I have a morbid fascination with cemeteries….which is not really that strange depending on your point of view and how well you know me. I find them extremely intriguing, mysterious, historical, peaceful, and also a little intimidating. I do believe in life after death so I also find cemeteries considerably sacred as well. I decided to add photographs and information about some of the cemeteries I’ve been fortunate to visit from around the world to my site. I hope you will find my cemetery posts interesting, educational, and fun to read.
A Brief History: Starting in the 7th century, European burial was under the control of the church and could only take place on consecrated, or sacred ground. Although practices varied, bodies were usually buried in a mass grave until they had decomposed. The bones were then exhumed and stored in ossuaries along cemetery boarders or under church floor slabs.
As expected, it soon became nearly impossible for the churchyards to hold the bodies of the dead as towns and as cities swelled in population during the 1700’s, a chronic shortage of burial space began to develop. The first solution was simply to pack the coffins more closely together. Later, additional dirt was added to the cemetery so coffins could be stacked atop one another to the extent that some graveyards rose twenty feet or more above that of the church floor! Another solution was to grant only limited occupation of a grave site. However, it actually got to the point that occupancy of a plot was measured in only days, or even hours, before the coffin was removed and another was put in its place.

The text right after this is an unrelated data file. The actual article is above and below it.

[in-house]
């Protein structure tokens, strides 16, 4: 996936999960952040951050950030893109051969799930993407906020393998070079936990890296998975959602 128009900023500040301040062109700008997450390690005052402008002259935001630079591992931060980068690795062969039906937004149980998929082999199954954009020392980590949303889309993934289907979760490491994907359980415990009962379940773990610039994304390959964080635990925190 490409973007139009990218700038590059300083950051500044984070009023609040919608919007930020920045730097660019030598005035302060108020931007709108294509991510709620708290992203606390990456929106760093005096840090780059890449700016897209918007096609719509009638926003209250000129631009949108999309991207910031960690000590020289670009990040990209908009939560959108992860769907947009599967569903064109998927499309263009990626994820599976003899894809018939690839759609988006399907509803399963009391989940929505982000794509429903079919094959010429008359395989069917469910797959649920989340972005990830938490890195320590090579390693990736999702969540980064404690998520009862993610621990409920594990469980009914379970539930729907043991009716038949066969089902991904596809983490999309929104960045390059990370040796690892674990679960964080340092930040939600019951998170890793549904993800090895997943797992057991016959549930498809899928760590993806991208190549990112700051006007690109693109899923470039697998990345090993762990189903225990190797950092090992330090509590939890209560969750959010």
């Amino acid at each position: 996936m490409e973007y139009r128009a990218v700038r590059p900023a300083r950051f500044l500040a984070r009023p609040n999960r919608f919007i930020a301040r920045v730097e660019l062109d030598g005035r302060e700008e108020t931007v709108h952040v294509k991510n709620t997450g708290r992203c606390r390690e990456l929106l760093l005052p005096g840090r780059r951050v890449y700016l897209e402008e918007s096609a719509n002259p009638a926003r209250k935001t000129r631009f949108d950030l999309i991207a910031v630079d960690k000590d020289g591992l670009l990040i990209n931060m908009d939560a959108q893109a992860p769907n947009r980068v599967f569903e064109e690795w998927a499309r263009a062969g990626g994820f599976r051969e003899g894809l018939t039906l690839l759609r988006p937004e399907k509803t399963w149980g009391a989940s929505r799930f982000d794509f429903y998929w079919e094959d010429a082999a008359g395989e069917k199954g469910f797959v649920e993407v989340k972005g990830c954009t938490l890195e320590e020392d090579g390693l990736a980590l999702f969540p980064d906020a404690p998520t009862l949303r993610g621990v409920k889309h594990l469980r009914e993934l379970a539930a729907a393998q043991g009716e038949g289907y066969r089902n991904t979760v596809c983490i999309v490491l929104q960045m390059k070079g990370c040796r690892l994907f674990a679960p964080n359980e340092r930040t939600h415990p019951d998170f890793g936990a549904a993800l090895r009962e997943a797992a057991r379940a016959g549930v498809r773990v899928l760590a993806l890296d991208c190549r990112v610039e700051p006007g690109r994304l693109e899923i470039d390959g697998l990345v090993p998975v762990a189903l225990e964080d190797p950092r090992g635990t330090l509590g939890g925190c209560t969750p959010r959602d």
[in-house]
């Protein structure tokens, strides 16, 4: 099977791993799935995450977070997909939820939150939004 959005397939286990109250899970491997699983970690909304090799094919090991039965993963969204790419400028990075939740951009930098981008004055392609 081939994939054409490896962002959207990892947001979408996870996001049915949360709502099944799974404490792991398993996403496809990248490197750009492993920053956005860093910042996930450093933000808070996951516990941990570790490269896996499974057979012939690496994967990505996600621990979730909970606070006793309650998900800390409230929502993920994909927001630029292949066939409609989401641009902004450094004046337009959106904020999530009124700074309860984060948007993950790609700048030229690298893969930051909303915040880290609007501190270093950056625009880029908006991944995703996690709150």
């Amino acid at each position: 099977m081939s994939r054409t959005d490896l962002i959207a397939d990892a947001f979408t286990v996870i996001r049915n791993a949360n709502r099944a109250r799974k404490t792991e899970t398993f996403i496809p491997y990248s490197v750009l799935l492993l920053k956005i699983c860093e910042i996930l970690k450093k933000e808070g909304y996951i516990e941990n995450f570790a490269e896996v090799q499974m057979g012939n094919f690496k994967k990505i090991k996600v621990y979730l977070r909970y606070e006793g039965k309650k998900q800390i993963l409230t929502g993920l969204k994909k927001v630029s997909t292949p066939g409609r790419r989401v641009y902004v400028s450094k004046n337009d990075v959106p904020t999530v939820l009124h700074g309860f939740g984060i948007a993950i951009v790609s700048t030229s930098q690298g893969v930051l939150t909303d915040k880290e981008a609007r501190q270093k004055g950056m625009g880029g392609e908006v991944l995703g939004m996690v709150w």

It became impossible for the churchyards to hold the dead and by the middle 1700’s the situation had reached crisis proportions in France. Dirt and stone walls had been added around the graveyards in an attempt to hold back the bodies but they often collapsed, leaving human remains scattered about the streets of Paris. The French government took action in 1786 and moved all of the bodies from their main cemetery and transported them to catacombs that had been carved beneath the southern part of their city.
Paris set the standard, and America followed, but London was slow to adopt the new ways, with the movement only driven by dissenters and public health concerns. In the first 50 years of the 19th century the population of London more than doubled from 1 million to 2.3 million. The small parish churchyards were rapidly becoming dangerously overcrowded, and decaying human matter was infiltrating the water supply and causing epidemics. The risk to public health came from the water the people drank as in many cases, the springs for the drinking supply tracked right through the graveyards. This issue became particularly acute after the cholera epidemic of 1831, which killed 52,000 people in Britain alone, putting unprecedented pressure on the country’s burial capacity. Concerns were also raised regarding the potential public health hazard arising from the inhalation of gases generated from human putrefaction under the then prevailing miasma theory of disease. Finally in 1832, British Parliament acknowledged the need for the establishment of large municipal cemeteries and encouraged their construction outside of London. The same bill also closed all inner London churchyards to new deposits. The Magnificent Seven, seven large garden cemeteries around London, were established in the following decade, starting with Kensal Green in 1832.